To celebrate the landmark tenth volume in the Dark Lane Anthology series, editor Tim Jeffreys invited contributors to write brief personal responses to a classic weird tale. It was a fun and thought-provoking project.
So, this is the text I wrote for Tim in response to Laird Barron’s “The Forest”. Be aware that it contains spoilers.
To read further responses by other volume contributors, and – more importantly – to read a ton of new weird tales, including my story “The Objective”, check out Dark Lane Anthology Volume 10, available in paperback or for Kindle.
Goddamn you, Barron, you make me seethe. The technical mastery, the lushness, the poise. For the reader “The Forest” is a wild ride, but the author is always in control. Not a beat, not an image, not an antenna is out of place. To conjure that out of thin air, pull it out of your head and hurl it into the world, just like that… Damn. I might just implode with envy.
What makes “The Forest” so great – and marks it out from other horror stories, including those in the Occultation collection – is its mise en scène. By this I mean not what the story shows us, or even how, but its wider vision: the way it furnishes its stage, the filters it chooses for the lighting. The protagonist is a filmmaker, and the mise en scène has a cinematic sweep. The claustrophobic backstory, the weight of the characters’ pasts, the emotional desolation that colours it all: it’s palpable, fully present. You can taste that Bengali mud at the back of your throat.
And yet, and yet… something misfires.
As an authorial feat, “The Forest” dazzles and daunts me. But when I put down the book and turn out the lamp, it doesn’t keep me awake at night. It’s as if I’m colour blind. The story’s big reveal just doesn’t hit my retinas right. Not the way it’s supposed to; not the way it does for other readers.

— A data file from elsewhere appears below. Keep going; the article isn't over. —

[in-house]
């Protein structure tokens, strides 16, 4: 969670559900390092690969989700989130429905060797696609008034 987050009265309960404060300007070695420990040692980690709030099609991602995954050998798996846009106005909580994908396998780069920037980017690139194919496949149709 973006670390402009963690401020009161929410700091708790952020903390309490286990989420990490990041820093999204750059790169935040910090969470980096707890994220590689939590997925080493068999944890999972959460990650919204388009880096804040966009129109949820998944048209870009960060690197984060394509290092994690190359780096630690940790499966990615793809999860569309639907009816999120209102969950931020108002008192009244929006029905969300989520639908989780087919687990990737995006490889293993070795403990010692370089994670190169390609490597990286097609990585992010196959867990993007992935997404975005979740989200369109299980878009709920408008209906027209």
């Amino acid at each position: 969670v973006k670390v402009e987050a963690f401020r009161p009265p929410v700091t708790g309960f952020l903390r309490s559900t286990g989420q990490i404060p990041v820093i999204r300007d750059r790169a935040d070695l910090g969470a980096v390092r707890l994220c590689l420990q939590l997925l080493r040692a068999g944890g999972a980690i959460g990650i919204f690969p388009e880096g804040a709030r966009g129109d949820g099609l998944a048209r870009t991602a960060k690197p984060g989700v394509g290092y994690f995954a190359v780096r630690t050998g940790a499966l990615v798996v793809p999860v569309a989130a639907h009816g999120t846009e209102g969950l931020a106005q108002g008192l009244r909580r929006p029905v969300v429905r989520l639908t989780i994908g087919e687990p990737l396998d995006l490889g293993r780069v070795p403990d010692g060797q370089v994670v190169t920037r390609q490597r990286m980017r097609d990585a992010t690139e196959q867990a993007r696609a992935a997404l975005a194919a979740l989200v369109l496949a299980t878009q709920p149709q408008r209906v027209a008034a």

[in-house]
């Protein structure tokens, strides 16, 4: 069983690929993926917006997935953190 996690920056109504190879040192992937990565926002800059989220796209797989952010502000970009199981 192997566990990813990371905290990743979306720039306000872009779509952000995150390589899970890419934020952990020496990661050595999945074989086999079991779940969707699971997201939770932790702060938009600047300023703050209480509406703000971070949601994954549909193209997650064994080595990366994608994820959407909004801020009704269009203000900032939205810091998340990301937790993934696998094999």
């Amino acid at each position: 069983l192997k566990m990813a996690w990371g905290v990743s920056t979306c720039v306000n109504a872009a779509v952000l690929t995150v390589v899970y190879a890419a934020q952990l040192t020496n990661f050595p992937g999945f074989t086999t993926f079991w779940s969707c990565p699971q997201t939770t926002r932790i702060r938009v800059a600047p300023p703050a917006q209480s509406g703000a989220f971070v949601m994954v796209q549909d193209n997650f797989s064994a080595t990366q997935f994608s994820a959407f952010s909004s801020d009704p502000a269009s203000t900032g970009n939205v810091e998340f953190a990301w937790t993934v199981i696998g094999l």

In cosmic horror, the growing dread always culminates in the revelation of human insignificance in the face of a cold, ancient and implacable Other. Often that Other lies beyond the stars; sometimes it writhes at the bottom of the sea, or – as in “The Forest” – beneath the earth on which the human race so precariously stands. At best, the Other regards humanity as a means to an end. At worst it doesn’t acknowledge us at all, any more than we acknowledge the flora that populate our guts. The Other may have antennae and six legs, but we’re the ones that creep and die in meaningless fragments of time.
It’s a vision of the universe that’s bleak and empty. And that’s why I don’t find it frightening. To my mind, there’s even something comforting about it. Struggle and wriggle with all your might, little human; it makes no difference in the end. Well, if none of it matters, why should I worry? The whole history of the human race doesn’t even register down the vast echoing aeons. May as well surrender to the void. Enjoy the voluptuous, narcotic ease of letting go and slipping away.
I’ll tell you what does scare me, though. It’s a single sentence uttered by Zen teacher Brad Warner: you’re alive because someone needs your help.
Not “you” as in the human race in general, but you personally. Me personally.
I’m alive because someone needs my help. That thought scares the shit out of me.
So what keeps me awake at night is not the absence of any meaning to my life. It’s the idea that my life has all too much meaning – a meaning I don’t grasp. That the cosmos is teeming with purpose, that it’s immense and profound and shimmering with sentience, and I’m separated from it by the flimsy membrane of my own incomprehension. And if something grabs me and yanks me through that membrane, I’ll be birthed anew into a pulsing, torrential unknown.
At the end of “The Forest”, Toshi asks Partridge, “Can you imagine gazing upon constellations a hundred million years from this dawn? Can you imagine the wonder of gazing upon those constellations from a hundred million eyes?” It’s a chillingly sublime image, but for me it’s the wrong question. I’ll ask you something else.
Can you imagine a hundred million eyes all gazing at you, right here and now, hanging on your every word and deed, living, suffering and dying in chain reactions you set in motion? Can you imagine the magnitude and majesty of the limitless cosmic organism to which those hundred million eyes – your hundred million eyes – belong? Can you imagine the pain and sorrow, the ecstasy and horror, into which your empathy with that organism will plunge you?
If its cry wakes you in your bed, will you rise and go to it, through the breathing, blood-hot night?
With thanks to Tim Jeffreys for the invitation.
Dark Lane Anthology Volume 10 cover image reproduced under fair use.
Take a peek behind the veil.
One thought on “The Night Has A Thousand Eyes”
I couldn’t agree more about ‘cosmic horror’, which is in danger of becoming a very tired genre trope. Your take on it is very promising, though!